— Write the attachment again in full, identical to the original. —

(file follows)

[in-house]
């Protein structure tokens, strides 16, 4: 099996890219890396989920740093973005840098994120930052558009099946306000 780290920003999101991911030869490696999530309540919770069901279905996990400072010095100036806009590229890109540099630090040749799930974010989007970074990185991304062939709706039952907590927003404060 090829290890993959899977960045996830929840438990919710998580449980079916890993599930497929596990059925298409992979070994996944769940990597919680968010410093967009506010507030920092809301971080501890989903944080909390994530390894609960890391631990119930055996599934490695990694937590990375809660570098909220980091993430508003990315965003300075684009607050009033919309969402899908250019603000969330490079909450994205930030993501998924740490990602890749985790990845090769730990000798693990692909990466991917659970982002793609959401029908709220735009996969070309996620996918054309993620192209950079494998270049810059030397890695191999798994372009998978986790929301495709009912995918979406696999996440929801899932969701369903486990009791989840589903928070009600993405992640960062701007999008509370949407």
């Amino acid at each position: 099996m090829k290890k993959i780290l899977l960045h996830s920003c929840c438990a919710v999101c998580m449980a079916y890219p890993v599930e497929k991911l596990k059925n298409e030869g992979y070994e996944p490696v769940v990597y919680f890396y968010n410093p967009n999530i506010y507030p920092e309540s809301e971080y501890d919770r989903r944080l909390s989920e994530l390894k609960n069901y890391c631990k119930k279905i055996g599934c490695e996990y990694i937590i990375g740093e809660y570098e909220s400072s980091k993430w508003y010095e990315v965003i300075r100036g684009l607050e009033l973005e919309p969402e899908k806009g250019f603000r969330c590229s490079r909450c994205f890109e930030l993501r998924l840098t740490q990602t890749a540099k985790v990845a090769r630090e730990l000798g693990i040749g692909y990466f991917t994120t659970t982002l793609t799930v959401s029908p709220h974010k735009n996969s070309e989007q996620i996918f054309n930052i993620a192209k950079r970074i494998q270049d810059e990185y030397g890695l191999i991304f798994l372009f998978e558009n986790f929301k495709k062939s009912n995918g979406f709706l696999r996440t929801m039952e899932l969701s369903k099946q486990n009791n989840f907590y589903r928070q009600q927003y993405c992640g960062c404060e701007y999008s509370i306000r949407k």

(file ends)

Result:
[in-house]
């Protein structure tokens, strides 16, 4: 099996890219890396989920740093973005840098994120930052558009099946306000 780290920003999101991911030869490696999530309540919770069901279905996990400072010095100036806009590229890109540099630090040749799930974010989007970074990185991304062939709706039952907590927003404060 090829290890993959899977960045996830929840438990919710998580449980079916890993599930497929596990059925298409992979070994996944769940990597919680968010410093967009506010507030920092809301971080501890989903944080909390994530390894609960890391631990119930055996599934490695990694937590990375809660570098909220980091993430508003990315965003300075684009607050009033919309969402899908250019603000969330490079909450994205930030993501998924740490990602890749985790990845090769730990000798693990692909990466991917659970982002793609959401029908709220735009996969070309996620996918054309993620192209950079494998270049810059030397890695191999798994372009998978986790929301495709009912995918979406696999996440929801899932969701369903486990009791989840589903928070009600993405992640960062701007999008509370949407």
């Amino acid at each position: 099996m090829k290890k993959i780290l899977l960045h996830s920003c929840c438990a919710v999101c998580m449980a079916y890219p890993v599930e497929k991911l596990k059925n298409e030869g992979y070994e996944p490696v769940v990597y919680f890396y968010n410093p967009n999530i506010y507030p920092e309540s809301e971080y501890d919770r989903r944080l909390s989920e994530l390894k609960n069901y890391c631990k119930k279905i055996g599934c490695e996990y990694i937590i990375g740093e809660y570098e909220s400072s980091k993430w508003y010095e990315v965003i300075r100036g684009l607050e009033l973005e919309p969402e899908k806009g250019f603000r969330c590229s490079r909450c994205f890109e930030l993501r998924l840098t740490q990602t890749a540099k985790v990845a090769r630090e730990l000798g693990i040749g692909y990466f991917t994120t659970t982002l793609t799930v959401s029908p709220h974010k735009n996969s070309e989007q996620i996918f054309n930052i993620a192209k950079r970074i494998q270049d810059e990185y030397g890695l191999i991304f798994l372009f998978e558009n986790f929301k495709k062939s009912n995918g979406f709706l696999r996440t929801m039952e899932l969701s369903k099946q486990n009791n989840f907590y589903r928070q009600q927003y993405c992640g960062c404060e701007y999008s509370i306000r949407k």